Speaking after the Mass, Eoghain Murphy, a cradle Catholic and Knight of the Order of Malta, told me he believed this version of the liturgy was “much more sacred in character – and with better music”.
Mgr Andrew Burnham said: “It’s more compilation than composition. We’ve created the atmosphere of the Anglican church within the Catholic rite. The rite itself took almost three years to finalise.”
He added: “There was a definitely a ‘trainspotters’ vibe to the congregation. They wanted to find out what form the changes to the Mass would take.”
Lord Nicholas Windsor: British intellectuals snooty about faith BY LAURA GOTTI TEDESCHI
THERE IS still a residual antiCatholic prejudice in the British establishment, Lord Nicholas Windsor has said.
During an interview with the global Catholic television network EWTN, the Queen’s cousin was asked if Catholics faced much hostility in Britain.
He said that though he “wouldn’t speak about real persecution” he was concerned about the way Catholics were sometimes treated, saying there was an “intellectual snootiness towards Catholics from the intelligentsia”.
He suggested that British intellectuals did not think Catholics should be taken seriously.
“Any argument you make – ethical or another – is taken as informed from one’s faith, not from reason,” he said.
He argued that there was a “bias” against Catholics just because they expressed positions on moral questions that might reflect the Church’s teaching. Lord Nicholas, who converted to Catholicism in 2001, said this had an impact on freedom of expression.
Lord Nicholas was interviewed alongside Lord Alton during a visit to the United States to promote the Christian Heritage Centre at Stonyhurst, the famous school based on the Jesuit tradition in Lancashire.
The youngest son of the Duke and Duchess of Kent, he is the first male blood member of the Royal family to become a Catholic since 1685, when Charles II converted to Catholicism on his deathbed.
According to the Act of Settlement of 1701, if a Royal becomes a Catholic or marries a Catholic they are no longer eligible to be the monarch.
Lord Nicholas forfeited his right of succession to the throne when he was received into the Catholic Church in 2001. Editorial Comment: Page 13
Pope sends gift to mugged pensioner BY STAFF REPORTER
POPE FRANCIS has sent €200 (£170) to a pensioner who had been mugged after she wrote to him.
The woman, who is from Venice and in her late 80s, had written to the Holy Father telling him that her purse, containing €54 (£45), had been stolen while she was on her way to visit her husband in hospital.
Last week a mysterious package arrived at the door of a local priest, Fr Gianni Antoniazzi. The envelope contained the seal of the Vatican Secretary of State and Fr Antoniazzi said he was “overwhelmed with emotion” when he read it.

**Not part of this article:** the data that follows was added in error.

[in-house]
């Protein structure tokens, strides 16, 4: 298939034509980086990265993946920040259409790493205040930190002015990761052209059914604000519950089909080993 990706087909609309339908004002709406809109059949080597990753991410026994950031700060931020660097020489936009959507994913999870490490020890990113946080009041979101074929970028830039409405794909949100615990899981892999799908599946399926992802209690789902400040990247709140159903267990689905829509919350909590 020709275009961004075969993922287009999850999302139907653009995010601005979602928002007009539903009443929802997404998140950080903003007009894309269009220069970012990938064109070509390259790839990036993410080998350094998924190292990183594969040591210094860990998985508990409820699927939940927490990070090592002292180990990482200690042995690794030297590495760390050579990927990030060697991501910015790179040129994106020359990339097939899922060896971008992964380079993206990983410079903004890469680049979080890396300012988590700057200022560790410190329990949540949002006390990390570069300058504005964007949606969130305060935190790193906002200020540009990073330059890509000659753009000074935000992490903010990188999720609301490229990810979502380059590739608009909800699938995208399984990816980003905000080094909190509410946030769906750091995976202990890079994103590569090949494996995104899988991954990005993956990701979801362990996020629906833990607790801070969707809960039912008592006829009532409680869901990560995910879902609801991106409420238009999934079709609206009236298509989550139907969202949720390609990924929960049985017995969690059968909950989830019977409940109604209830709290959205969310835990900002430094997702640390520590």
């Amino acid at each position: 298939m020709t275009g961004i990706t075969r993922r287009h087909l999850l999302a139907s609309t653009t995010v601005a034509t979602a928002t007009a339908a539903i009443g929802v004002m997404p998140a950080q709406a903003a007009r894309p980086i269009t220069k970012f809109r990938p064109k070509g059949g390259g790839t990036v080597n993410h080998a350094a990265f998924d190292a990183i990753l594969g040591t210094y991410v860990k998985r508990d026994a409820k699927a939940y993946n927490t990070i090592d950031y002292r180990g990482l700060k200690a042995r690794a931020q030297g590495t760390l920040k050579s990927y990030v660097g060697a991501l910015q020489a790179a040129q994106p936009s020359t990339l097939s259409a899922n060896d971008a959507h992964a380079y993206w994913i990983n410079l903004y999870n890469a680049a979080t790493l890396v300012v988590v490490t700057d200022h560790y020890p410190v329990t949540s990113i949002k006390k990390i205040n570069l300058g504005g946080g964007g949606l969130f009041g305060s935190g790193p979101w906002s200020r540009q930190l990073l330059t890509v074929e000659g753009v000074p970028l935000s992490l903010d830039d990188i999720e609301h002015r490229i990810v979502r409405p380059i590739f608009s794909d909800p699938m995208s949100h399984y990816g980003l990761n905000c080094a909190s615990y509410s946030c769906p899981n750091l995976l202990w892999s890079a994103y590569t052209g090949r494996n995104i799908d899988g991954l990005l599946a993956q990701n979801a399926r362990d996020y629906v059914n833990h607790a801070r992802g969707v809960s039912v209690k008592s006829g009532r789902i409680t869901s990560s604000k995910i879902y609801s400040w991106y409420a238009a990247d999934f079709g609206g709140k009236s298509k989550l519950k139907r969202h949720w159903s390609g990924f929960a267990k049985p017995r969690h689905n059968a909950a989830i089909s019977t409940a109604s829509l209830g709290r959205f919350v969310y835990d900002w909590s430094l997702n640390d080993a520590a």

A note signed by Pope Francis’s new alms master, Archbishop Konrad Krajewski, asked the priest to deliver the “relevant amount to the lady in question” as a gift of His Holiness, who “offers her his apostolic blessing accompanied by desired aid and divine comfort for her and for her husband”.
Fr Antoniazzi said Pope Francis knew how to infuse people “with great hope”.
Actress Eva Mendes: I wanted to be a nun
BY STAFF REPORTER
ACTRESS Eva Mendes considered becoming a nun, she has revealed.
The American actress and model spoke about her childhood ambition in an interview with fashion website Net-aPorter.
Raised a Catholic in Los Angeles by Cuban parents, she said that she wanted to become a nun until she realised that nuns did not get paid.
She has said: “We didn’t grow up with a lot of money so I would always tell my mum: ‘Mommy I am going to buy you a big house when I grow up, and a car’.
“And my sister said to me one day when I was 10: ‘How are you going to buy mum all these things? You are going to be a nun and nuns don’t get paid’. I said: ‘What?’and that was it, my convent dreams were over.”
The 39-year-old, who has just launched a clothing line, also said she would have liked to have been an astro-
£10 from every Catholic newspaper reader could make this dream come true.
Contemplative Life in China
In the face of many challenges, Providence has finally put the means within our grasp to secure the buildings for a contemplative monastery of St Augustine. Please help us with your support spiritually and materially.
A newly professed sister with her father
The almost completed monastery
The contemplative monastery is the vision of a young Chinese woman inspired by the life of St Theresa of Lisieux, an eminent bishop who spent twenty years in jail and the Canonnesses Regular of St Augustine of Windesheim. “When Sr Mary told me her story and the dream of her contemplative vocation, my years of solitary confinement flashed to memory, painful as they were; but in a moment I saw the point of it all. It was a grace that allowed me to recognise and understand her call to initiate a contemplative monastery, as that was the only thing left for me while in prison - contemplation”. (the Catholic bishop responsible) Detailed information on all aspects of this project is available on request. Please contact the address below. Amount Title: Name Surname Address
I am UK tax payer and wish to gift aid my donation: Signature Date Please send to: Fr Eamonn O’Brien SCC, Cultural Exchange with China, St Joseph’s, Watford Way, Hendon, London, NW4 4TY. Email: email@example.com
Cultural Exchange with China Building bridges between the Catholic churches of Britain and China